11YO Steals Several Kias, Throws Rocks at Homes, Rams Into Business

The 11 YO Kia Boy was arrested 10 photos
Photo: Bogdan Popa/autoevolution/Kia
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Everybody believed the Kia Boys would stop stealing cars once Hyundai and Kia released an anti-theft patch, but this is so not what happens in the United States these days when teens keep wreaking havoc in their communities.
The Albuquerque Police Department recently confirmed that an 11-year-old boy, a member of the infamous Kia Boys gang, was arrested after a series of crimes that you wouldn't expect from someone so young.

It all started on May 5 when the 11-year-old boy stole a Kia Forte. The police recovered the car the same day, but it didn't take long for the teen to find another unpatched Kia. Seven days later, the boy and a group of friends were seen throwing rocks at homes, eventually injuring one person.

The juvenile didn't stop there, so on May 17, he stole another Kia and drove directly into a business. The collision wrecked the car and produced significant damage to the store. Later the same month, the 11-year-old boy got involved in even more serious crimes, as he stole another Kia and shot at a man. He was joined by three other teens, spotting a man on Cordova Avenue. Police couldn't catch the group but found a bullet at the scene.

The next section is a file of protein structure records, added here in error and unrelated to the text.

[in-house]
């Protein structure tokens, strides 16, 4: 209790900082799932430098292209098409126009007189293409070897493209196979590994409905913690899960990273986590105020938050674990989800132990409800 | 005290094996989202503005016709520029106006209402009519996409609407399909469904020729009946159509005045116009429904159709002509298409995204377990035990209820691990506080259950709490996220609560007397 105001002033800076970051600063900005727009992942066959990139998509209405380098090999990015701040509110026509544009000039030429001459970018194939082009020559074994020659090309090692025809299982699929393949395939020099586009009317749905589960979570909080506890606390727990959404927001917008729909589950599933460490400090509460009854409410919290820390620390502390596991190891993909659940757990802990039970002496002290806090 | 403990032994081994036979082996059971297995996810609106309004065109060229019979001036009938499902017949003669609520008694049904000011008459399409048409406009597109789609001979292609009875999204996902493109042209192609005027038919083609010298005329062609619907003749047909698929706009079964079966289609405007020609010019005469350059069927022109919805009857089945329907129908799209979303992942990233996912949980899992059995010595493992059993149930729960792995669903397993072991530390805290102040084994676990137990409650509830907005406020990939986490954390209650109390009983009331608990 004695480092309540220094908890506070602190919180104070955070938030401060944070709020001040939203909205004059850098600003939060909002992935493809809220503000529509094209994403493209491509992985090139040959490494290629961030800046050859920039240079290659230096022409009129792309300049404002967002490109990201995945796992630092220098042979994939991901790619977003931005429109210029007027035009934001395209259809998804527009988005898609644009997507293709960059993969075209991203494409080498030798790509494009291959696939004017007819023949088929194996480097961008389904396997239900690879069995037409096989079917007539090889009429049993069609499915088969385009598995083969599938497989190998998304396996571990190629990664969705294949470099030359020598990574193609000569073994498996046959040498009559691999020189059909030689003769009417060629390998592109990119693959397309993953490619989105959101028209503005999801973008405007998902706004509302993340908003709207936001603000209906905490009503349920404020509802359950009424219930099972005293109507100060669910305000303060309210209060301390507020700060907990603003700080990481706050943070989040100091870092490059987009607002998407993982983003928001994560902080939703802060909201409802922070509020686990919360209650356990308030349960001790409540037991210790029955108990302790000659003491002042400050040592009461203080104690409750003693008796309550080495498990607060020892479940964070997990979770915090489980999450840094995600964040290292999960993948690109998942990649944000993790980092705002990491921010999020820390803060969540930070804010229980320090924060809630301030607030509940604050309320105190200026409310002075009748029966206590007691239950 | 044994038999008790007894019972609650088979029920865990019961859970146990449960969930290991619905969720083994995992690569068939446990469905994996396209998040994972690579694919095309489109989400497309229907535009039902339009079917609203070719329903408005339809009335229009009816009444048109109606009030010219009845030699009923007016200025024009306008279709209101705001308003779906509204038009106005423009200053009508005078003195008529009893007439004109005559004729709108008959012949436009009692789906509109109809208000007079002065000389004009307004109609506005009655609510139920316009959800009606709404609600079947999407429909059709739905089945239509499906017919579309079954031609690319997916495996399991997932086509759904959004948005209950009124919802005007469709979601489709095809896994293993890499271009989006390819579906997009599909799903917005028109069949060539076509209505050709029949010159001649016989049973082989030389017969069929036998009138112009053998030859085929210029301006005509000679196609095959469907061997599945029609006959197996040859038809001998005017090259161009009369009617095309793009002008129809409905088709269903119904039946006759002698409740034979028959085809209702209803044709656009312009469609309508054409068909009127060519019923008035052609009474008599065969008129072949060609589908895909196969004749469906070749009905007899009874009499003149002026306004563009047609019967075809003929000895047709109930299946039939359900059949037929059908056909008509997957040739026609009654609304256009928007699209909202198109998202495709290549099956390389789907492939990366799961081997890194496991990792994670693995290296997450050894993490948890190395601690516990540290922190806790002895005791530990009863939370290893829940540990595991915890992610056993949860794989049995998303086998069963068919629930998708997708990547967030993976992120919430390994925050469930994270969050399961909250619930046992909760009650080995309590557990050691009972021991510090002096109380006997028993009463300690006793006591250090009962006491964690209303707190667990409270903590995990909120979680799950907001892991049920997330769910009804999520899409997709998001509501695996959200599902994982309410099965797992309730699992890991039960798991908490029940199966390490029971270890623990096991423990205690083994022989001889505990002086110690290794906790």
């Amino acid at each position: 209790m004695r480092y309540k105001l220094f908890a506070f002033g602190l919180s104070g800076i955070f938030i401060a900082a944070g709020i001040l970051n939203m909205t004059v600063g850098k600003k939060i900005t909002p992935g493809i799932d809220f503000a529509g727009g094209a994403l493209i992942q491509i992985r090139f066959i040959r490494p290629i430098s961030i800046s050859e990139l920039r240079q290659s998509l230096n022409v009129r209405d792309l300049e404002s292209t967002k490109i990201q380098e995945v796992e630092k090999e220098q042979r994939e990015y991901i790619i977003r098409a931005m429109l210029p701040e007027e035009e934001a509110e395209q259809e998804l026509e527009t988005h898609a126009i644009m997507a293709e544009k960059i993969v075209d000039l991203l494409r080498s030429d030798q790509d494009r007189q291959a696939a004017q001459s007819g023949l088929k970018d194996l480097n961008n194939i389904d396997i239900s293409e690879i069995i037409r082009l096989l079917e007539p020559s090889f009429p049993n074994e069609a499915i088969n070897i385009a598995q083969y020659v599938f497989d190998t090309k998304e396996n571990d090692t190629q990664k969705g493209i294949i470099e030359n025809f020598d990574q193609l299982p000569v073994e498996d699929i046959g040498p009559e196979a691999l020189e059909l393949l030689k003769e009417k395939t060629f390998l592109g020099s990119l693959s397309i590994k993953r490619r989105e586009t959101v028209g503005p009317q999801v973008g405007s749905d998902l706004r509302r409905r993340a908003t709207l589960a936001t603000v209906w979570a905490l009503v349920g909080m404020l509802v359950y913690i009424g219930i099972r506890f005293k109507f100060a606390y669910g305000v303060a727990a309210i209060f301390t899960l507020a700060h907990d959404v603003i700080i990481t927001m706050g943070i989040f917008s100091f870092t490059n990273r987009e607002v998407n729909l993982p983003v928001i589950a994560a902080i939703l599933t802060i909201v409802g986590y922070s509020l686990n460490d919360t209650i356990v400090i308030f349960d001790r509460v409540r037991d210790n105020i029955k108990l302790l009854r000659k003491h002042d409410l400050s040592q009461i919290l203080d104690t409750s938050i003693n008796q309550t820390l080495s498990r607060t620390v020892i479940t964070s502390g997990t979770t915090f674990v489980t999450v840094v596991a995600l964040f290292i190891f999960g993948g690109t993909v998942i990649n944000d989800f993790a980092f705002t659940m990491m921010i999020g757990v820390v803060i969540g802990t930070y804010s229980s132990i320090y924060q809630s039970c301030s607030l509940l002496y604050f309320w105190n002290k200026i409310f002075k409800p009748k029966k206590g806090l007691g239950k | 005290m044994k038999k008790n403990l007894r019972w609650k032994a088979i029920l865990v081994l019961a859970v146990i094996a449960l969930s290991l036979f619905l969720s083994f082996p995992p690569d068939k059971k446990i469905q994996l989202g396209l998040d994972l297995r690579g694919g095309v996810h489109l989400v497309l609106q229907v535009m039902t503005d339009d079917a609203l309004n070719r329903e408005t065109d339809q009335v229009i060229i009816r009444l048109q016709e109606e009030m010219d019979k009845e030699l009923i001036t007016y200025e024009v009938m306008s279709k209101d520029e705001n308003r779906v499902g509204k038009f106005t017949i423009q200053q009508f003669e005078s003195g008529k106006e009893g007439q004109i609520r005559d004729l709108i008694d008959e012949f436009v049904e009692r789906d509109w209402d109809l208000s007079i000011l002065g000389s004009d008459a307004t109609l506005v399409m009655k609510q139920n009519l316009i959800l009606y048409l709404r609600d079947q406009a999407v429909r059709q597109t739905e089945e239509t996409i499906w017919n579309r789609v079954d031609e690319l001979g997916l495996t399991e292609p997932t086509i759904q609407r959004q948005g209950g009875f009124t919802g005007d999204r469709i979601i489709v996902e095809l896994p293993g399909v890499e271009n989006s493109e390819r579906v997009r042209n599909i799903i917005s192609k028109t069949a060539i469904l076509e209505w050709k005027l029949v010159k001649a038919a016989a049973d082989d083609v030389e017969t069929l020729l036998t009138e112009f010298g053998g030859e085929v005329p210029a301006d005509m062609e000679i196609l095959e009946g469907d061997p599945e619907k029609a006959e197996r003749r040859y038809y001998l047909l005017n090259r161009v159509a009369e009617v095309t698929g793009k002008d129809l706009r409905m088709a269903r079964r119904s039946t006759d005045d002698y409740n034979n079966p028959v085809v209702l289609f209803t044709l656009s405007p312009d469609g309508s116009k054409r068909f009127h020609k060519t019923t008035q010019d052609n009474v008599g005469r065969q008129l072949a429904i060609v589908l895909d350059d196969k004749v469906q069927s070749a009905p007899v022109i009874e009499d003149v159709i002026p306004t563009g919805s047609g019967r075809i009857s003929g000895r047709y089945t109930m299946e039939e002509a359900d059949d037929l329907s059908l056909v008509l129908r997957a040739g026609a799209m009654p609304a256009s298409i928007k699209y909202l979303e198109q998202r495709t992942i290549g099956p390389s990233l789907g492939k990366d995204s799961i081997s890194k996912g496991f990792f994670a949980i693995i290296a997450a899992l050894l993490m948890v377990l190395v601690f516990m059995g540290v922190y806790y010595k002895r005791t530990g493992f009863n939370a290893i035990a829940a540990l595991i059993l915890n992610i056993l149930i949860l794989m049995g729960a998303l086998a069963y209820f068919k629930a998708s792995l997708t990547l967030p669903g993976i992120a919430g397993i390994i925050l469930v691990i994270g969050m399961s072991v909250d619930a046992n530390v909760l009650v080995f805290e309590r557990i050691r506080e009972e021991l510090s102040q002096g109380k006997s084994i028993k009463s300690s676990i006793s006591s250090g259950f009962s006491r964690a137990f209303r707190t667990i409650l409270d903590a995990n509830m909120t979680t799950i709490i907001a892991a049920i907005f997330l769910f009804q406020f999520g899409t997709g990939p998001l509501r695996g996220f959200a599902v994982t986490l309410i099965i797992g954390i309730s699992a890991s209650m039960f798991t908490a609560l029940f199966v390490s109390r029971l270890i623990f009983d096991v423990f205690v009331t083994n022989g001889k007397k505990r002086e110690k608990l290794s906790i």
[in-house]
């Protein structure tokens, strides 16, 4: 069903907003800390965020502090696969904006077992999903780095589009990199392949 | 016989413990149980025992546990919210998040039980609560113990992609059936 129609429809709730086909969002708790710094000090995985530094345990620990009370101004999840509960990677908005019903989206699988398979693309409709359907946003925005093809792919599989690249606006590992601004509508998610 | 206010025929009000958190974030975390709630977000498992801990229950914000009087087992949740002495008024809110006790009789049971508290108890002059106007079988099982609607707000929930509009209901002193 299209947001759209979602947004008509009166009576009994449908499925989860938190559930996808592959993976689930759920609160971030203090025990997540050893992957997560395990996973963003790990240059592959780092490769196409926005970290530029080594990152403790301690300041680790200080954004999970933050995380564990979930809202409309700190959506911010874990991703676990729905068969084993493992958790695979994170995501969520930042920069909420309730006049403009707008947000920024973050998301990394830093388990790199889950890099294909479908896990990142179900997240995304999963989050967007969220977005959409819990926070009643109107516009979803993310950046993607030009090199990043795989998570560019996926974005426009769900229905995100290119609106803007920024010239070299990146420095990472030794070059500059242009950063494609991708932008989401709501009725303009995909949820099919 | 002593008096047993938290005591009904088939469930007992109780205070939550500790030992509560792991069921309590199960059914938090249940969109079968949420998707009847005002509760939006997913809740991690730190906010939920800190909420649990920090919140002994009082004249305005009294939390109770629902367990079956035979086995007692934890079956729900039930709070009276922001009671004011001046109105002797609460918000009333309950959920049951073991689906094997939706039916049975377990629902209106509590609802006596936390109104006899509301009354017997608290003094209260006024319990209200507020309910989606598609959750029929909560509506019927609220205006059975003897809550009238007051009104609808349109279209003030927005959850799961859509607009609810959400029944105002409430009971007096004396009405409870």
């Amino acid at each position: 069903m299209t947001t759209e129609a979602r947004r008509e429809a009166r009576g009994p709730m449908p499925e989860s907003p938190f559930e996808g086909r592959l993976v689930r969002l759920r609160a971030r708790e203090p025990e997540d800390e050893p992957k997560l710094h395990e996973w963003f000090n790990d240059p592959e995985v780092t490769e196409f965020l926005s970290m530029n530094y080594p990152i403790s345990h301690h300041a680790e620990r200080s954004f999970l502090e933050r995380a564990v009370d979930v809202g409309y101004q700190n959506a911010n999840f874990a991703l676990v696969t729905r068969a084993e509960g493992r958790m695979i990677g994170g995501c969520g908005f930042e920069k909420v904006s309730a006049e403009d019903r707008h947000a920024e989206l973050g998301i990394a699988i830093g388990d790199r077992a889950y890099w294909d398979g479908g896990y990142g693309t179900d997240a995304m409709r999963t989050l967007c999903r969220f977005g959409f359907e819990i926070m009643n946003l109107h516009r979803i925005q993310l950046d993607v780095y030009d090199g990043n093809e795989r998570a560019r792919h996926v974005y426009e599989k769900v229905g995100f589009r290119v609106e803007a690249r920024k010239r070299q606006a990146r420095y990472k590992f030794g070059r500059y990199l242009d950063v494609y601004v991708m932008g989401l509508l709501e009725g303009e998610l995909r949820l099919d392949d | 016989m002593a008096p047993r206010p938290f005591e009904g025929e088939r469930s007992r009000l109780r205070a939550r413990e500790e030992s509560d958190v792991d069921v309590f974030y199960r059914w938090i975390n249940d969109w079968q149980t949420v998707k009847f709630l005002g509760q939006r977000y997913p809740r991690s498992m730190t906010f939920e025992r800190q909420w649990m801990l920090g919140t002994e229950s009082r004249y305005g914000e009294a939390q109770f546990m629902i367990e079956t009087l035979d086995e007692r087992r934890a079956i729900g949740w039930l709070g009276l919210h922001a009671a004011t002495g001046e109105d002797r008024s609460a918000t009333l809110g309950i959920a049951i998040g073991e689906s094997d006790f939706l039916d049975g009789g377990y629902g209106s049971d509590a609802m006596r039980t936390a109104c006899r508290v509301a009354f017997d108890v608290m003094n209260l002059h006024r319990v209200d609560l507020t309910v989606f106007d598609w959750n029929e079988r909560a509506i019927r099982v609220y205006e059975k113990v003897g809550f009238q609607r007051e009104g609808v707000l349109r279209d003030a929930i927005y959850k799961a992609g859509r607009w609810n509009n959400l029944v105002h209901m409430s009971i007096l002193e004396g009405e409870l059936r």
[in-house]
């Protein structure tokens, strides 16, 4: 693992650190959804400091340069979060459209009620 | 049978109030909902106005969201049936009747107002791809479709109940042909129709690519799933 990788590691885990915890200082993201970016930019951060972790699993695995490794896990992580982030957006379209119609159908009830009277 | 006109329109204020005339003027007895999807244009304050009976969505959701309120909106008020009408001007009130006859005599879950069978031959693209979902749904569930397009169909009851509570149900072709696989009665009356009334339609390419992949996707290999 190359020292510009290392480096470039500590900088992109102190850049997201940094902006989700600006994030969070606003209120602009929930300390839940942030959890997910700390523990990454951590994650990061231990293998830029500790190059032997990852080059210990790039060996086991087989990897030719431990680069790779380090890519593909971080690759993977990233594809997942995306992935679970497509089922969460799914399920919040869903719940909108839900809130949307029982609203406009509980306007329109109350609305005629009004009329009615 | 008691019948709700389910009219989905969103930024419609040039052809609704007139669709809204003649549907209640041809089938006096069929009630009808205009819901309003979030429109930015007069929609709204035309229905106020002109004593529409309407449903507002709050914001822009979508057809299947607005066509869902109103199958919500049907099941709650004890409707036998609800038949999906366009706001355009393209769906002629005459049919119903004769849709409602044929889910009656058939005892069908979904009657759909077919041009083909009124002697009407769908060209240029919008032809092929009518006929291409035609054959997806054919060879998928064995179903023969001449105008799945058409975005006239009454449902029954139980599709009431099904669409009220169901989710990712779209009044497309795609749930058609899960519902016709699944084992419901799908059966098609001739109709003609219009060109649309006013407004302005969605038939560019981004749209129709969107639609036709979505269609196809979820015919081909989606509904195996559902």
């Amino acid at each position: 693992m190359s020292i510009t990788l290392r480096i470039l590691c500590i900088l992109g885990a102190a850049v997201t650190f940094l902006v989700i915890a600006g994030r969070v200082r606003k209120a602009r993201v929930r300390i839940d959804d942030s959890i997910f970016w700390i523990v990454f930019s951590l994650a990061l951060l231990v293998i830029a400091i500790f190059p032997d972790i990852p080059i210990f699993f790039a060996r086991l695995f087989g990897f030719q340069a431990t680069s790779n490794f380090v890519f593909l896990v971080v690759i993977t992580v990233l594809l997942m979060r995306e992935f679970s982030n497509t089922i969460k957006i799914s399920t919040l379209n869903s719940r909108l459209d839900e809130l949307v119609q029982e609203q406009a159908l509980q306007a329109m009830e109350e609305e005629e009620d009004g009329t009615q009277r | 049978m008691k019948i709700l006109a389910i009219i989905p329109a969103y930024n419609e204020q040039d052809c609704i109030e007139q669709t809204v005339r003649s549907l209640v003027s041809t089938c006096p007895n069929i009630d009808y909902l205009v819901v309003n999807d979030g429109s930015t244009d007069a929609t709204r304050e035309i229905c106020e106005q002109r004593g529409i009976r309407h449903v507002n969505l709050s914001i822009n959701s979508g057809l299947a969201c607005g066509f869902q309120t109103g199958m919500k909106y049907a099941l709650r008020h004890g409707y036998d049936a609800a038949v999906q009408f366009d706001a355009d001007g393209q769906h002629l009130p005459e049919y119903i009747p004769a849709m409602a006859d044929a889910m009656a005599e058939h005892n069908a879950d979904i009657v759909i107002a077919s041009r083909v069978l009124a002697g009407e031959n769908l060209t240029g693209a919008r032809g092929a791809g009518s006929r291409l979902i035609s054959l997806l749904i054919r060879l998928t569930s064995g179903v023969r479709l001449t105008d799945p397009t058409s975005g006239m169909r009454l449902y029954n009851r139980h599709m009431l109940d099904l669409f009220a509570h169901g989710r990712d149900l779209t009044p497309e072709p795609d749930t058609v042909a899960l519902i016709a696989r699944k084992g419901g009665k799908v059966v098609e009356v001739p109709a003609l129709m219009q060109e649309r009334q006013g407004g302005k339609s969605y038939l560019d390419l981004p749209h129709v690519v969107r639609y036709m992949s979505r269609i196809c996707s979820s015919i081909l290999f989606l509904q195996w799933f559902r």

A man was eventually injured on June 1 when the Kia Boys used a 9mm handgun to shoot at someone on General Chennault. It was the moment when the Albuquerque Police Department deployed more resources to find the suspects, eventually identifying and arresting the 11-year-old responsible for all crimes.

The ADP Chief of Police took to X (formerly Twitter) to emphasize that the 11-year-old became "a danger to the community." He started with stealing cars and ended with shooting at people, highlighting an issue that authorities still struggle to deal with.

"Kids need consequences," he posted.

The Kia Challenge emerged three years ago when a method to start vulnerable Kia and Hyundai cars went viral on TikTok. Teenagers only needed to break into the vehicle, rip off the steering wheel column, and hotwire the car to start the engine. The method became very popular among juveniles, who began stealing cars and filming the process for Internet views.

Kia and Hyundai released anti-theft patches that prevent the engine from starting without the key. However, not all car owners installed the update, and not all vehicles are eligible. The carmakers also gave away steering wheel locks, and police recommended car owners to park in well-lit areas and install other devices, including AirTags, to track their vehicles' locations.

The two companies regularly set up software update clinics across the United States, urging customers to bring their vehicles to install the patch. The process takes only 30 minutes and prevents thieves from driving away in their cars.
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About the author: Bogdan Popa
Bogdan Popa profile photo

Bogdan keeps an eye on how technology is taking over the car world. His long-term goals are buying an 18-wheeler because he needs more space for his kid’s toys, and convincing Google and Apple that Android Auto and CarPlay deserve at least as much attention as their phones.
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